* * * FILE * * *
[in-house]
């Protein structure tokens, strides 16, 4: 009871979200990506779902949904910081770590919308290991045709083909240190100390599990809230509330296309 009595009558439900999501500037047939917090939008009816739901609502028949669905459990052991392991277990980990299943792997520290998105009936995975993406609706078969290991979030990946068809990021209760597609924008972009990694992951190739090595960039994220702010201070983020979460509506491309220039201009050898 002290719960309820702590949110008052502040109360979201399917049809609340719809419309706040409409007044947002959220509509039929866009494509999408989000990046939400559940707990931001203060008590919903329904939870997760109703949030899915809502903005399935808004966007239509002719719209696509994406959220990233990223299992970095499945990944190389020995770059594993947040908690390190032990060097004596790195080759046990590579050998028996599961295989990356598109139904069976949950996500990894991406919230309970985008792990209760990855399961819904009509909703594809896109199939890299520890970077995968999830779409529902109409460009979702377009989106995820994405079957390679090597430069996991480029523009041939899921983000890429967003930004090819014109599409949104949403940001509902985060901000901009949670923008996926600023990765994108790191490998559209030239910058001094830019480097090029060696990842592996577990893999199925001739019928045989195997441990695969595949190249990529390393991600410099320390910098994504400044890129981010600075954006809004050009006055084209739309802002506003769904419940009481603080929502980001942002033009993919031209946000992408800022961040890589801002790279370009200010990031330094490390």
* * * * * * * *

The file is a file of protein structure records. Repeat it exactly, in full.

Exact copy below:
[in-house]
């Protein structure tokens, strides 16, 4: 009871979200990506779902949904910081770590919308290991045709083909240190100390599990809230509330296309 009595009558439900999501500037047939917090939008009816739901609502028949669905459990052991392991277990980990299943792997520290998105009936995975993406609706078969290991979030990946068809990021209760597609924008972009990694992951190739090595960039994220702010201070983020979460509506491309220039201009050898 002290719960309820702590949110008052502040109360979201399917049809609340719809419309706040409409007044947002959220509509039929866009494509999408989000990046939400559940707990931001203060008590919903329904939870997760109703949030899915809502903005399935808004966007239509002719719209696509994406959220990233990223299992970095499945990944190389020995770059594993947040908690390190032990060097004596790195080759046990590579050998028996599961295989990356598109139904069976949950996500990894991406919230309970985008792990209760990855399961819904009509909703594809896109199939890299520890970077995968999830779409529902109409460009979702377009989106995820994405079957390679090597430069996991480029523009041939899921983000890429967003930004090819014109599409949104949403940001509902985060901000901009949670923008996926600023990765994108790191490998559209030239910058001094830019480097090029060696990842592996577990893999199925001739019928045989195997441990695969595949190249990529390393991600410099320390910098994504400044890129981010600075954006809004050009006055084209739309802002506003769904419940009481603080929502980001942002033009993919031209946000992408800022961040890589801002790279370009200010990031330094490390």